EMR Class Celebration

Last night EMR students got together for a social event celebrating the return of their Mondays and alternating Tuesdays and Thursdays. No more bucking the traffic or stressing about getting to and attending EMR class. Mondays and alternating Tuesdays and Thursdays are theirs – all theirs – once again!

All SAR members were invited to celebrate completion of EMR 2013 at the Fuddruckers in Willows Shopping Center.  Proctors, students, or just because … it was for the entire team! 

EMR In Action

Every year, sometimes, right after EMR is over, Type 2 Team members get called upon to use their training in non-search situations. This is team member Steve Webber's story:

"I was at work and we were taking a co-worker out to lunch for her birthday to the Bravo Italian Bistro in Pleasant Hill. 

The waiter had just seated us when another waiter from the back of the room announced that someone was choking and asked if anyone knew the Heimlich. Without hesitation, I sprung from my seat and approached an elderly man (80+) standing and hunched over trying to discard something from his throat into a napkin his wife was holding. 

The man couldn’t speak or cough; he could only spit into the napkin. I let the couple know that I had first-aid experience and asked if they needed help. Both indicated yes. 

In my head, the conversation went: "Okay Steve this is the real deal … I know this stuff."  I turned to the waiter and said "Call 911."  I watched the man’s mouth and throat very carefully: Was he able to cough? No. I also noticed his lips were turning blue and his cheeks were flushed.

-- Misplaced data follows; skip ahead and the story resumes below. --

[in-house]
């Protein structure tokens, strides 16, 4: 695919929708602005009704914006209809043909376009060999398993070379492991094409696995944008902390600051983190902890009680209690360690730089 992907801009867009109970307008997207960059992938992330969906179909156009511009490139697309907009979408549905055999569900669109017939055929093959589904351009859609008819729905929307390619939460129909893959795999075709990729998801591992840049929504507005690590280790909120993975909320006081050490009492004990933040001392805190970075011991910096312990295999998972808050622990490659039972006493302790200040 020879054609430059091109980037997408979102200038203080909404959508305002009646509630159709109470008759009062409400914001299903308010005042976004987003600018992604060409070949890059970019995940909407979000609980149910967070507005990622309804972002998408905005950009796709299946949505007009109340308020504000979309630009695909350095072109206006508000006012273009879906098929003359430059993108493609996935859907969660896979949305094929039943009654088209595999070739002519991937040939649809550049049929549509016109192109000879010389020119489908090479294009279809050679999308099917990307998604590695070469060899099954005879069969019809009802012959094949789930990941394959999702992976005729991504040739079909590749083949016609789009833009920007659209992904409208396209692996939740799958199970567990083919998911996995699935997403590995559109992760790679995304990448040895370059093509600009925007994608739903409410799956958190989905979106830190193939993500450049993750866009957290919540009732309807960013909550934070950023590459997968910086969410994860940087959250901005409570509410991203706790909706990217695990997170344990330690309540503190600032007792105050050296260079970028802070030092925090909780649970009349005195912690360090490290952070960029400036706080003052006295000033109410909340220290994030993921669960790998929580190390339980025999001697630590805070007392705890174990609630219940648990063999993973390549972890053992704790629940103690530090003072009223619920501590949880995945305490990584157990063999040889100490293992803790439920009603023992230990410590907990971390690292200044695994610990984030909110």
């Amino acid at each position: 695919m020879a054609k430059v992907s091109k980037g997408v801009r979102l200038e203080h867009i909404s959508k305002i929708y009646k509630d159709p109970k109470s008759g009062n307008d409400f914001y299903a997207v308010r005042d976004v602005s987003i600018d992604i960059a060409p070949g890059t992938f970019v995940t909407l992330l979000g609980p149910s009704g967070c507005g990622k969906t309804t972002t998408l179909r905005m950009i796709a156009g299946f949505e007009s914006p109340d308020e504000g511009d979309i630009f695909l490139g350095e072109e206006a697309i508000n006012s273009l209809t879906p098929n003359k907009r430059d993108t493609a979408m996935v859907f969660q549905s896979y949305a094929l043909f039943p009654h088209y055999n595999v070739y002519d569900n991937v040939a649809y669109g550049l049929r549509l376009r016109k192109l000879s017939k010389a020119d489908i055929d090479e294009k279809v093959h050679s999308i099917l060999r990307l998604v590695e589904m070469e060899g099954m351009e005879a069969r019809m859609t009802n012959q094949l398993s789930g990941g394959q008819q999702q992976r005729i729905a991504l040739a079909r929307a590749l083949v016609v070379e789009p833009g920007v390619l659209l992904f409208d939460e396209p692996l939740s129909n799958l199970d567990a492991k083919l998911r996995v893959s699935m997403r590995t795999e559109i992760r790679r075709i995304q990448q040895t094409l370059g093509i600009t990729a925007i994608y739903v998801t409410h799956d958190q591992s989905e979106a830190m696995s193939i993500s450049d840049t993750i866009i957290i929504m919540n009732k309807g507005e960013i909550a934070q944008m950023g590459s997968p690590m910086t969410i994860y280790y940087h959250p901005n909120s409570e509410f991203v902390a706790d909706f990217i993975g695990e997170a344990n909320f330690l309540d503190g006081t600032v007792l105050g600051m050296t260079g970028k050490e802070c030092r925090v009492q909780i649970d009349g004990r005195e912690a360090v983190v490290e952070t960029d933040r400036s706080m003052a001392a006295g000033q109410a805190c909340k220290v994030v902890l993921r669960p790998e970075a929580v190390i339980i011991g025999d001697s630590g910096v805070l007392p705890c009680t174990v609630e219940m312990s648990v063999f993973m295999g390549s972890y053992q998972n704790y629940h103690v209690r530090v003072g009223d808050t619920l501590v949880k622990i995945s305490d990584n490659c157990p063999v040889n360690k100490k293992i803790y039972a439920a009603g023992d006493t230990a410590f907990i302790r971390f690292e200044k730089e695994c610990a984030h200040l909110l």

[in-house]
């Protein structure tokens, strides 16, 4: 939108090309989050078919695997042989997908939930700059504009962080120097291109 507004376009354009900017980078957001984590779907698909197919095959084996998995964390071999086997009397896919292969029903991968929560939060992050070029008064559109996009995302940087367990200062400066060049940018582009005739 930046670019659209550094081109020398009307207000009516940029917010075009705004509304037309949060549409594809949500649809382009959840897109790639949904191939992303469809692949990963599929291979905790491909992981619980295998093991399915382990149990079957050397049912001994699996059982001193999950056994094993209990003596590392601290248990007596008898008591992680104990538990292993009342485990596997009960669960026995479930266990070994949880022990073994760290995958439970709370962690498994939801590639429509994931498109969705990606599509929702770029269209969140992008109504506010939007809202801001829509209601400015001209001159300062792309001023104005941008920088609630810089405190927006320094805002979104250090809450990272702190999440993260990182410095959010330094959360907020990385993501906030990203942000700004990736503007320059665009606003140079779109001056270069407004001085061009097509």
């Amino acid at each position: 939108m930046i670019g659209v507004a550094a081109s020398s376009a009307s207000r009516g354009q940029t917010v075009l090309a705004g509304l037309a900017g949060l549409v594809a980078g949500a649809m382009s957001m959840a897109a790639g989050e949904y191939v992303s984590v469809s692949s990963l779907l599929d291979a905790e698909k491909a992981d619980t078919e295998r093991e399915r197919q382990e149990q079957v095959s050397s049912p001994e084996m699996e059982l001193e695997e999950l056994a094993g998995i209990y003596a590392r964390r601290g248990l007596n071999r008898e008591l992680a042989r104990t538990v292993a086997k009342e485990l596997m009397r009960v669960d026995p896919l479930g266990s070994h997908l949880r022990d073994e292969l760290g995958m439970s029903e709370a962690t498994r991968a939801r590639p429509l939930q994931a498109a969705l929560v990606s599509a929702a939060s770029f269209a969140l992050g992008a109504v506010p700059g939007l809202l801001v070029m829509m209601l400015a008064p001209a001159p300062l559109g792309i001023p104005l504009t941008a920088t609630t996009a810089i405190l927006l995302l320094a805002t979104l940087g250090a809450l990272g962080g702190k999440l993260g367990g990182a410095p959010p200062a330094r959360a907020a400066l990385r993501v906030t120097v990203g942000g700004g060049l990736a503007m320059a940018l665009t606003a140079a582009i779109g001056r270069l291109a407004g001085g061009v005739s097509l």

I reached my left arm across his torso and proceeded to administer five solid blows between his shoulder blades. Nothing. I was preparing for abdominal thrusts and I was thinking, “If this guy goes down, I need to ease him down and then jump into CPR mode,” and then, “I am going to hurt this poor frail old guy.” 

Just as I was reaching around to place my thumb and fist above his navel, he coughed out a piece of meat the size of a shelled peanut.  Thank goodness, no abdominal thrusts needed.  He slowly took in some air, then a little more until he regained normal air intake and facial color. 

The waiter, with the phone to his ear, was asking if EMS was still needed.  The man and wife both indicated to the waiter that he is alright and it is okay to call off the EMS. The man wanted to go to the bathroom, but I convinced him to sit and relax for a few minutes. I didn't want him to be alone in case some other complications came post-choking. 

They both thanked me and I returned to my table. Some patrons and my coworkers congratulated me for a job well done. 

Strangely enough I felt calm and confident. It felt natural. For the rest of the day, I only had several thoughts of the incident. It really never hit me that I may have saved this guy’s life. It felt natural – like “just another day at the office.”  Where did this come from?  This is not like me. Then it hit me:  I have been trained by CoCoSAR; this is what we are trained to do. The quality and repetition of our training gave me the skills and confidence to do this. Another life saved by the Contra Costa County Search and Rescue Team."

Wrapping up another year of EMR

It's been a long haul. Last night, first-time EMR students and recerts took the written exam and final skills testing to complete their 2013 certification and officially become/retain Type 2 status.